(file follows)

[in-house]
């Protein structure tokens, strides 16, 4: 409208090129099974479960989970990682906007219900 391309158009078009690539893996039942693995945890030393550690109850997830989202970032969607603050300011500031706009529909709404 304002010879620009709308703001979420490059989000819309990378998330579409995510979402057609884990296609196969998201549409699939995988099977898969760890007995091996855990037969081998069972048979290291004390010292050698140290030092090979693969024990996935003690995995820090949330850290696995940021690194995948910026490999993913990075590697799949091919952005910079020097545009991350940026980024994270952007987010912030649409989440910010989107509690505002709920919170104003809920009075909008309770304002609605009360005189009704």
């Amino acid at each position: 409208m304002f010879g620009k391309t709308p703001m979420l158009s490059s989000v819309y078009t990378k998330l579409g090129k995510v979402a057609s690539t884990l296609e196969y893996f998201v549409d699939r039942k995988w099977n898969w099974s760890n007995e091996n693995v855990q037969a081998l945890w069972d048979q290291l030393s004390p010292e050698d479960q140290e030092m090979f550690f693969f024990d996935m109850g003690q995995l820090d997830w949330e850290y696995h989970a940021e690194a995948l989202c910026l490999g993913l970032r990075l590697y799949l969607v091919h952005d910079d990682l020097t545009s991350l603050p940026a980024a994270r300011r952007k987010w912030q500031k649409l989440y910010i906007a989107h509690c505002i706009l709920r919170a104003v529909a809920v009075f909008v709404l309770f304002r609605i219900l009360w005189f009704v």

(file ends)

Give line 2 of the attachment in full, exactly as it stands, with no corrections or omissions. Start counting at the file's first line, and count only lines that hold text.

């Protein structure tokens, strides 16, 4: 409208090129099974479960989970990682906007219900 391309158009078009690539893996039942693995945890030393550690109850997830989202970032969607603050300011500031706009529909709404 304002010879620009709308703001979420490059989000819309990378998330579409995510979402057609884990296609196969998201549409699939995988099977898969760890007995091996855990037969081998069972048979290291004390010292050698140290030092090979693969024990996935003690995995820090949330850290696995940021690194995948910026490999993913990075590697799949091919952005910079020097545009991350940026980024994270952007987010912030649409989440910010989107509690505002709920919170104003809920009075909008309770304002609605009360005189009704």